The formation of weak businesses rather than strong businesses (if that is what is going on) probably reflects the overall business climate. Many folks on my side of the political fence are ready to blame government and throw around “regime uncertainty” as the reason that businesses are weak today. I was asked to endorse that view last month on a CBC TV program, and I pointedly refused. We don’t know. To me, “regime uncertainty” means that you think we might go fascist or Communist, and the likelihood of that seems lower now than at other points in history, even in my lifetime. As much as government may be expanding its reach, I do not believe that policy uncertainty, much less regime uncertainty, is a major factor for the typical entrepreneur.
To me, the overall business climate is difficult because the Great Recalculation exposed some large, established businesses as unsustainable. What many start-ups do is sell to large, established businesses. When the latter are cutting expenses in order to survive, they are not likely to experiment with the offerings of start-ups.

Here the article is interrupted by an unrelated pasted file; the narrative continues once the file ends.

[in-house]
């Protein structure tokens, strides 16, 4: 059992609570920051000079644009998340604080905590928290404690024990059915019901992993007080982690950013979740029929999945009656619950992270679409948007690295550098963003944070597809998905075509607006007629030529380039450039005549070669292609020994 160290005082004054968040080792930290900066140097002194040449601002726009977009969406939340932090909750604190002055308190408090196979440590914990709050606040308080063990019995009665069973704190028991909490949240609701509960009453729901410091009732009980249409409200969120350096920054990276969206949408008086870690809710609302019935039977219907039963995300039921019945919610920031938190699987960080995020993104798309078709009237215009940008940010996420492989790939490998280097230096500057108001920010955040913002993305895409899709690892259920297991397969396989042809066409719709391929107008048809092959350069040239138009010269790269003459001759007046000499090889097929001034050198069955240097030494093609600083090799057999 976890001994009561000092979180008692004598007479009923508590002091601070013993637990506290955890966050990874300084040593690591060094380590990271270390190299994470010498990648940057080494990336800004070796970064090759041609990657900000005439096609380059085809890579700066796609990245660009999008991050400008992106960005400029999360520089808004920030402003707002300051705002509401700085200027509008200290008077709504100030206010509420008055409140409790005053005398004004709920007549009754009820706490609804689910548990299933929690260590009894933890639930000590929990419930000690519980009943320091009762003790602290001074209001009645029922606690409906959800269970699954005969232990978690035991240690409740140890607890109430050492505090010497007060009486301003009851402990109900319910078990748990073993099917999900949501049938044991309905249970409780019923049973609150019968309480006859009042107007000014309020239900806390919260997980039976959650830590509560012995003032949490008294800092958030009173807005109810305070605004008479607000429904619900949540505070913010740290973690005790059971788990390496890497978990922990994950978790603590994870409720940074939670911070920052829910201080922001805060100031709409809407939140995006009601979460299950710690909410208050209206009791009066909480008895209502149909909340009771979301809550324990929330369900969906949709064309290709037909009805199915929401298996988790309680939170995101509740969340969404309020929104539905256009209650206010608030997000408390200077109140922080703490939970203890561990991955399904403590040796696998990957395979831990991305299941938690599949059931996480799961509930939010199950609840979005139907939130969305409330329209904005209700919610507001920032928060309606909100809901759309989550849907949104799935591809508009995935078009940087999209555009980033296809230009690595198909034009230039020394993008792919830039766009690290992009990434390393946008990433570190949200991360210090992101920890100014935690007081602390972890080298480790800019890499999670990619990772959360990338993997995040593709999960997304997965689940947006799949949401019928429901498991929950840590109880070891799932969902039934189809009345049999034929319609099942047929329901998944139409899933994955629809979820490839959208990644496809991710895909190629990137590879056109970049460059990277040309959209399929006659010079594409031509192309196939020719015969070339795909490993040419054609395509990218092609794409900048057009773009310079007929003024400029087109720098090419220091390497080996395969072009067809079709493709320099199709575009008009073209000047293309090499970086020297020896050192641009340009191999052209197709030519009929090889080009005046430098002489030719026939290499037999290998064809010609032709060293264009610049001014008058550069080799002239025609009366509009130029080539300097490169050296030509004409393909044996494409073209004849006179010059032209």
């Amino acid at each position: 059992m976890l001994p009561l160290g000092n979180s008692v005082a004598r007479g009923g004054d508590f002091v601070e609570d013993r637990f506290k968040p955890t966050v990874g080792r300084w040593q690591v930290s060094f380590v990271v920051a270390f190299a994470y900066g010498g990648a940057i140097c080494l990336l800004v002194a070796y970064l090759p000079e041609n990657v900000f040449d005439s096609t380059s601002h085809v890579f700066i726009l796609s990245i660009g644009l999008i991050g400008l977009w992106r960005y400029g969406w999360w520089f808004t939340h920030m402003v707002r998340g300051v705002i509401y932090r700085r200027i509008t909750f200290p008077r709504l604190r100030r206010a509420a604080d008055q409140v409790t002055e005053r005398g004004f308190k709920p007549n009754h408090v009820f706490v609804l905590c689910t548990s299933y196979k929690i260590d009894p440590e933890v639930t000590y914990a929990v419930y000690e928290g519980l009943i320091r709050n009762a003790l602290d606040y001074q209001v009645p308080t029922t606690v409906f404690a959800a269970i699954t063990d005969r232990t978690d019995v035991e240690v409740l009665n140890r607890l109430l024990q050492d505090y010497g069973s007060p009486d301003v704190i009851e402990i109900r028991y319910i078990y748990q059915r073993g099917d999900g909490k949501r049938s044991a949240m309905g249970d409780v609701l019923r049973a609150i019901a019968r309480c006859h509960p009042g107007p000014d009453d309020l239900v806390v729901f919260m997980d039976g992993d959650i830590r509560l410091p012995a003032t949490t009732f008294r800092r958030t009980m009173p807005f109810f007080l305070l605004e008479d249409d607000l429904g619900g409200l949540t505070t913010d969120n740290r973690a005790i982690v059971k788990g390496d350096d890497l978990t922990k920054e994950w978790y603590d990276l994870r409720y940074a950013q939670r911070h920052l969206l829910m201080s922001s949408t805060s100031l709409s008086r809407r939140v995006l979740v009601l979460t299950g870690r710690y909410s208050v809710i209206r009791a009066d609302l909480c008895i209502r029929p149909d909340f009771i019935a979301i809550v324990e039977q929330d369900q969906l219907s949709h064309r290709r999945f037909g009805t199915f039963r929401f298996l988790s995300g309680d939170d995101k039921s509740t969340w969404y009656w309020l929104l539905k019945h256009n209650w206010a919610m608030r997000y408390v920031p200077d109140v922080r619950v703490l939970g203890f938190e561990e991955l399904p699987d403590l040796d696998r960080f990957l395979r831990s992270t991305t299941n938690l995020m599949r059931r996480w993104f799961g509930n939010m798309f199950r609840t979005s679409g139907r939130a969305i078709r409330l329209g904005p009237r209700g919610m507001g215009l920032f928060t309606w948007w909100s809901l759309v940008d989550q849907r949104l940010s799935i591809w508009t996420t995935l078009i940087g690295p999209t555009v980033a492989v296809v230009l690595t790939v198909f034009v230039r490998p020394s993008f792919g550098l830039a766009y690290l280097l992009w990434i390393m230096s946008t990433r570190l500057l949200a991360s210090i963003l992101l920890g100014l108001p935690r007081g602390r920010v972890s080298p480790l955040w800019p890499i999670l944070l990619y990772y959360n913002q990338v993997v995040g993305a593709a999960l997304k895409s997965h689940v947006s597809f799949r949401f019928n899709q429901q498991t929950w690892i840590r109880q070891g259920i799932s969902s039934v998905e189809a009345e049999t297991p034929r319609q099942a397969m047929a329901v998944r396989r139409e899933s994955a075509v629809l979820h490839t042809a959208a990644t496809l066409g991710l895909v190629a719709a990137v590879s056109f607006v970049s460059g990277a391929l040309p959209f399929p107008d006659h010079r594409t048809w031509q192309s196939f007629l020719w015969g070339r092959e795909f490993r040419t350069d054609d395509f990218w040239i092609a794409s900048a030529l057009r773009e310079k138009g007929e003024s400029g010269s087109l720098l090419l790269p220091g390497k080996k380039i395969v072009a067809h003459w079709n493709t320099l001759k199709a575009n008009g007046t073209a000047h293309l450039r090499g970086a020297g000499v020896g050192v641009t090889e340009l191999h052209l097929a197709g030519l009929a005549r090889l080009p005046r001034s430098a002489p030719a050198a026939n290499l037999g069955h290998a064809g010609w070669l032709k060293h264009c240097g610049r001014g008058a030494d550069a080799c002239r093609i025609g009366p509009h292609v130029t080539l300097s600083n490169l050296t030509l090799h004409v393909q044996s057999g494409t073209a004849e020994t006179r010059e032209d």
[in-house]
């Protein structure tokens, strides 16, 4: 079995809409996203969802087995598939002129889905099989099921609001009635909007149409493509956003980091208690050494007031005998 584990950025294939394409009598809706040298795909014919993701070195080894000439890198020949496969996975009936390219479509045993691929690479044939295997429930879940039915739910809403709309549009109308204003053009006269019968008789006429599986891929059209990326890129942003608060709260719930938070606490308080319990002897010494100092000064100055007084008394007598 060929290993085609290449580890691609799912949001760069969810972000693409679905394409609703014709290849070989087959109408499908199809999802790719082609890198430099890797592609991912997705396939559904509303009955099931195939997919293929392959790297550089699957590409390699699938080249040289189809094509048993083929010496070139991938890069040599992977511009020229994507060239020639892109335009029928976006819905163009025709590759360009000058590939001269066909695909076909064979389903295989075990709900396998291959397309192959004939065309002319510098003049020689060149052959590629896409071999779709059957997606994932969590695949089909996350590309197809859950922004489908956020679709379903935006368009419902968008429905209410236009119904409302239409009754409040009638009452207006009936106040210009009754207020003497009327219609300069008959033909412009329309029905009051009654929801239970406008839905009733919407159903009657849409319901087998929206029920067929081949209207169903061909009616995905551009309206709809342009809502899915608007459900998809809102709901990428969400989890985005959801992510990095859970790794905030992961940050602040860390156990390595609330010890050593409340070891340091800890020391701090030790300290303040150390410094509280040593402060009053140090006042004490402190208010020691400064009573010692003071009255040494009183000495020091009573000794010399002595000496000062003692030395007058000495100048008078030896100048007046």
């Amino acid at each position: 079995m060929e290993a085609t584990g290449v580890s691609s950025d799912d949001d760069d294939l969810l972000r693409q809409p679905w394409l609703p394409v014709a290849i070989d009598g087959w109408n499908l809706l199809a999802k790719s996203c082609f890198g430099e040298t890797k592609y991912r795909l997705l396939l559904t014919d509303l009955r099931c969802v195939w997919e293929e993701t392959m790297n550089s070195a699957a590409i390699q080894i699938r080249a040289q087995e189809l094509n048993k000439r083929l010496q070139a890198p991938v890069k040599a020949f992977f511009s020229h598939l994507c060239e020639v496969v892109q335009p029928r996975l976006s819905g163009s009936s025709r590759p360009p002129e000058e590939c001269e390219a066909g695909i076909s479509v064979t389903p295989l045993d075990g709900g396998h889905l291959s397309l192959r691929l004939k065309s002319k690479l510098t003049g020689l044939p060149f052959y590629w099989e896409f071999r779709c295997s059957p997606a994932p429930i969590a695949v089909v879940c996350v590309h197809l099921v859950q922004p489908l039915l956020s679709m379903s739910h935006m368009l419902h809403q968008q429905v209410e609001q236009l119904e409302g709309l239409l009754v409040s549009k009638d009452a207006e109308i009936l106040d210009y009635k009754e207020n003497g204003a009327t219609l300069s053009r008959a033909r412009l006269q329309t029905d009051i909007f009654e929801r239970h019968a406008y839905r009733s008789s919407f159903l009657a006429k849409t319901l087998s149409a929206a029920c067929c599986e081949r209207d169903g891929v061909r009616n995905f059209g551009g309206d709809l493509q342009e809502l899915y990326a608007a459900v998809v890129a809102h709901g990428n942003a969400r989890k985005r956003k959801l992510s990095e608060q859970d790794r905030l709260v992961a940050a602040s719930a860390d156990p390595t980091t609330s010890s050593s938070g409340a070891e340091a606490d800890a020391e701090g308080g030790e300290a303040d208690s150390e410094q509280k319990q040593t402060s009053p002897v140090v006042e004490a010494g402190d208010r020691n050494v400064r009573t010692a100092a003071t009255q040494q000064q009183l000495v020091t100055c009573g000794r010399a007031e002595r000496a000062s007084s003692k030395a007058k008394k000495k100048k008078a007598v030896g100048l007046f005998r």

At some point, large businesses will stabilize, and they will start to look for opportunities to reach new markets and achieve new efficiencies. They will increase their purchases from younger companies, and the result will be new patterns of sustainable specialization and trade.
The collapse of mortgage securitization disrupted many trading patterns, in ways that are too complex to trace. For all we know, it may have caused some small manufacturer of agricultural implements to go out of businesses, because those implements were used by farmers to grow some specialty vegetable served on the tables of Manhattan restaurants frequented by securities lawyers.
Going back to the analogy of trade routes, I think that the Internet continues to open up new trade routes. However, the market has not figured out how to best work with those trade routes.
Entrepreneurs are trying to come up with sustainable businesses in today’s environment. They are failing at a high rate. At some point, enough entrepreneurs will achieve enough successes to bring about full employment.
That is the way the economy looks from a Recalculation Story perspective. I wish that there were some decisive empirical evidence that could tell you to use that perspective rather than the Keynesian perspective. However, I do not think the issue is going to be settled with a single data point.
Again, I do not want to be backed into making the choice “aggregate demand or aggregate supply.” Instead, my guess is that if the Recalculation Story gains traction, it will be because people start to look at the JOLTS data and the business dynamics data from the standpoint of the creation and destruction of patterns of sustainable specialization and trade, and in doing so they lose interest in the distinction between aggregate demand and aggregate supply.